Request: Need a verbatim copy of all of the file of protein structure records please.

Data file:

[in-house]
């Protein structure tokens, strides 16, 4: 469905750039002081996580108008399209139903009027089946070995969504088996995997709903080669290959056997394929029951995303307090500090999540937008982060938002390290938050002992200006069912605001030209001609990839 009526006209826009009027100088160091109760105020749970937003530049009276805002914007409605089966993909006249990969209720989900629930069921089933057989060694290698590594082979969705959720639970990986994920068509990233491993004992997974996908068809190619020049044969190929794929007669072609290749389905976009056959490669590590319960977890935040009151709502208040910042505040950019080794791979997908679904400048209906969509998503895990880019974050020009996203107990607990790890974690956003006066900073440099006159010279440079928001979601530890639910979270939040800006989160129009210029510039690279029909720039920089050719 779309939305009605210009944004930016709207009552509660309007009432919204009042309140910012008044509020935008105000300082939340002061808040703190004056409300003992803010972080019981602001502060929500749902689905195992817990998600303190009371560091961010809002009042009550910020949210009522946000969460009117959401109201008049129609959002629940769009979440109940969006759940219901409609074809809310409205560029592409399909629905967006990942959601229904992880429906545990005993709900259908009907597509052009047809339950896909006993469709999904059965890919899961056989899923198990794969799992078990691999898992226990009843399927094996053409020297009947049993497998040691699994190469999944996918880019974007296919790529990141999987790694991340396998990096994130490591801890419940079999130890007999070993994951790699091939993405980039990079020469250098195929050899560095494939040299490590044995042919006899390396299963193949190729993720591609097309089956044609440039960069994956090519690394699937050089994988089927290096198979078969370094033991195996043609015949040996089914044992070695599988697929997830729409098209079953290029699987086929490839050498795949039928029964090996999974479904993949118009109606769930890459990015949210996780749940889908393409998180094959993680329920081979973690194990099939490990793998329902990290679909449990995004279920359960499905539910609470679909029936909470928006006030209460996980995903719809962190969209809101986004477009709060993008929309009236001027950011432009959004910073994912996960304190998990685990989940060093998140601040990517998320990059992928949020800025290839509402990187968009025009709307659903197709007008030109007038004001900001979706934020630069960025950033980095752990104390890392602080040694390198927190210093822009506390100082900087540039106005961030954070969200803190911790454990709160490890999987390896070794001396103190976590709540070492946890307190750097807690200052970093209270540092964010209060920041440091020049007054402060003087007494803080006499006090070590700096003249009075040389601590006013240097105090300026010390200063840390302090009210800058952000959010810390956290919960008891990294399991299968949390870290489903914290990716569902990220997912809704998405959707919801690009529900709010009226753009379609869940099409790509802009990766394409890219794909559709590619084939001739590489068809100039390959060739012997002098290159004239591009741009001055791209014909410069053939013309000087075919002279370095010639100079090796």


[in-house]
């Protein structure tokens, strides 16, 4: 469905750039002081996580108008399209139903009027089946070995969504088996995997709903080669290959056997394929029951995303307090500090999540937008982060938002390290938050002992200006069912605001030209001609990839 009526006209826009009027100088160091109760105020749970937003530049009276805002914007409605089966993909006249990969209720989900629930069921089933057989060694290698590594082979969705959720639970990986994920068509990233491993004992997974996908068809190619020049044969190929794929007669072609290749389905976009056959490669590590319960977890935040009151709502208040910042505040950019080794791979997908679904400048209906969509998503895990880019974050020009996203107990607990790890974690956003006066900073440099006159010279440079928001979601530890639910979270939040800006989160129009210029510039690279029909720039920089050719 779309939305009605210009944004930016709207009552509660309007009432919204009042309140910012008044509020935008105000300082939340002061808040703190004056409300003992803010972080019981602001502060929500749902689905195992817990998600303190009371560091961010809002009042009550910020949210009522946000969460009117959401109201008049129609959002629940769009979440109940969006759940219901409609074809809310409205560029592409399909629905967006990942959601229904992880429906545990005993709900259908009907597509052009047809339950896909006993469709999904059965890919899961056989899923198990794969799992078990691999898992226990009843399927094996053409020297009947049993497998040691699994190469999944996918880019974007296919790529990141999987790694991340396998990096994130490591801890419940079999130890007999070993994951790699091939993405980039990079020469250098195929050899560095494939040299490590044995042919006899390396299963193949190729993720591609097309089956044609440039960069994956090519690394699937050089994988089927290096198979078969370094033991195996043609015949040996089914044992070695599988697929997830729409098209079953290029699987086929490839050498795949039928029964090996999974479904993949118009109606769930890459990015949210996780749940889908393409998180094959993680329920081979973690194990099939490990793998329902990290679909449990995004279920359960499905539910609470679909029936909470928006006030209460996980995903719809962190969209809101986004477009709060993008929309009236001027950011432009959004910073994912996960304190998990685990989940060093998140601040990517998320990059992928949020800025290839509402990187968009025009709307659903197709007008030109007038004001900001979706934020630069960025950033980095752990104390890392602080040694390198927190210093822009506390100082900087540039106005961030954070969200803190911790454990709160490890999987390896070794001396103190976590709540070492946890307190750097807690200052970093209270540092964010209060920041440091020049007054402060003087007494803080006499006090070590700096003249009075040389601590006013240097105090300026010390200063840390302090009210800058952000959010810390956290919960008891990294399991299968949390870290489903914290990716569902990220997912809704998405959707919801690009529900709010009226753009379609869940099409790509802009990766394409890219794909559709590619084939001739590489068809100039390959060739012997002098290159004239591009741009001055791209014909410069053939013309000087075919002279370095010639100079090796």